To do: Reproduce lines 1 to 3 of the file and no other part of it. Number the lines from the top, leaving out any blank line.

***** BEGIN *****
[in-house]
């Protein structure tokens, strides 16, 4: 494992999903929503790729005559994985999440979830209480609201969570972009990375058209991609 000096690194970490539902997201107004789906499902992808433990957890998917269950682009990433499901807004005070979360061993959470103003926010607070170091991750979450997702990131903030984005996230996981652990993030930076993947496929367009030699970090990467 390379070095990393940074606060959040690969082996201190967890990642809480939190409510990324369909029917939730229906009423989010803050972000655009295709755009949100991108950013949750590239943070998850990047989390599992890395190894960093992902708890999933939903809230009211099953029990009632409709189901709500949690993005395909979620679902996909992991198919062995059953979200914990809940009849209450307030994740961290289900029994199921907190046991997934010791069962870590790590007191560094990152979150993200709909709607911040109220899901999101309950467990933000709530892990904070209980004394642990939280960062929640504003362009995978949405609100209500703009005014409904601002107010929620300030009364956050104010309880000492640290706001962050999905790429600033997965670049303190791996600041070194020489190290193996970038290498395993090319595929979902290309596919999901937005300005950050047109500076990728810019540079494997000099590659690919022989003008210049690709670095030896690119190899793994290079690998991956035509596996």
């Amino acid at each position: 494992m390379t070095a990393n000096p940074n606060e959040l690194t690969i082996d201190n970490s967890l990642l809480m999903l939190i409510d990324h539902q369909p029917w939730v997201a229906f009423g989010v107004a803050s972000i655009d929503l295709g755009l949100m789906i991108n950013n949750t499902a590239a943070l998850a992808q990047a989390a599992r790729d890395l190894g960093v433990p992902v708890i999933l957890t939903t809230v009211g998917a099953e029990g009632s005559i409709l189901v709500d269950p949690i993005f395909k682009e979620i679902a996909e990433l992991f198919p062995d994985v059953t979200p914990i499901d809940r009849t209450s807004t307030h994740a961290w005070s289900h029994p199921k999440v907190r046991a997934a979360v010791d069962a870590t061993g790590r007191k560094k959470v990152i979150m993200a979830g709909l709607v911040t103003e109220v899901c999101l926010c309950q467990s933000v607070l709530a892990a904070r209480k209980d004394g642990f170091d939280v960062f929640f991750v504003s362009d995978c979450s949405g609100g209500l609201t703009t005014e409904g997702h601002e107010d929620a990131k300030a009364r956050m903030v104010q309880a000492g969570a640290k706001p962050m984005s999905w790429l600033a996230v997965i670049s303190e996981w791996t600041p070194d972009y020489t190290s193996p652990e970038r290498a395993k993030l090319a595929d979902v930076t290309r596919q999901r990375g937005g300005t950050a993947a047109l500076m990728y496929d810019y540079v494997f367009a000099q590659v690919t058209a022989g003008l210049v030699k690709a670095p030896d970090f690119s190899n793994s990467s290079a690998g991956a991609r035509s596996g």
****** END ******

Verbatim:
[in-house]
């Protein structure tokens, strides 16, 4: 494992999903929503790729005559994985999440979830209480609201969570972009990375058209991609 000096690194970490539902997201107004789906499902992808433990957890998917269950682009990433499901807004005070979360061993959470103003926010607070170091991750979450997702990131903030984005996230996981652990993030930076993947496929367009030699970090990467 390379070095990393940074606060959040690969082996201190967890990642809480939190409510990324369909029917939730229906009423989010803050972000655009295709755009949100991108950013949750590239943070998850990047989390599992890395190894960093992902708890999933939903809230009211099953029990009632409709189901709500949690993005395909979620679902996909992991198919062995059953979200914990809940009849209450307030994740961290289900029994199921907190046991997934010791069962870590790590007191560094990152979150993200709909709607911040109220899901999101309950467990933000709530892990904070209980004394642990939280960062929640504003362009995978949405609100209500703009005014409904601002107010929620300030009364956050104010309880000492640290706001962050999905790429600033997965670049303190791996600041070194020489190290193996970038290498395993090319595929979902290309596919999901937005300005950050047109500076990728810019540079494997000099590659690919022989003008210049690709670095030896690119190899793994290079690998991956035509596996």
């Amino acid at each position: 494992m390379t070095a990393n000096p940074n606060e959040l690194t690969i082996d201190n970490s967890l990642l809480m999903l939190i409510d990324h539902q369909p029917w939730v997201a229906f009423g989010v107004a803050s972000i655009d929503l295709g755009l949100m789906i991108n950013n949750t499902a590239a943070l998850a992808q990047a989390a599992r790729d890395l190894g960093v433990p992902v708890i999933l957890t939903t809230v009211g998917a099953e029990g009632s005559i409709l189901v709500d269950p949690i993005f395909k682009e979620i679902a996909e990433l992991f198919p062995d994985v059953t979200p914990i499901d809940r009849t209450s807004t307030h994740a961290w005070s289900h029994p199921k999440v907190r046991a997934a979360v010791d069962a870590t061993g790590r007191k560094k959470v990152i979150m993200a979830g709909l709607v911040t103003e109220v899901c999101l926010c309950q467990s933000v607070l709530a892990a904070r209480k209980d004394g642990f170091d939280v960062f929640f991750v504003s362009d995978c979450s949405g609100g209500l609201t703009t005014e409904g997702h601002e107010d929620a990131k300030a009364r956050m903030v104010q309880a000492g969570a640290k706001p962050m984005s999905w790429l600033a996230v997965i670049s303190e996981w791996t600041p070194d972009y020489t190290s193996p652990e970038r290498a395993k993030l090319a595929d979902v930076t290309r596919q999901r990375g937005g300005t950050a993947a047109l500076m990728y496929d810019y540079v494997f367009a000099q590659v690919t058209a022989g003008l210049v030699k690709a670095p030896d970090f690119s190899n793994s990467s290079a690998g991956a991609r035509s596996g």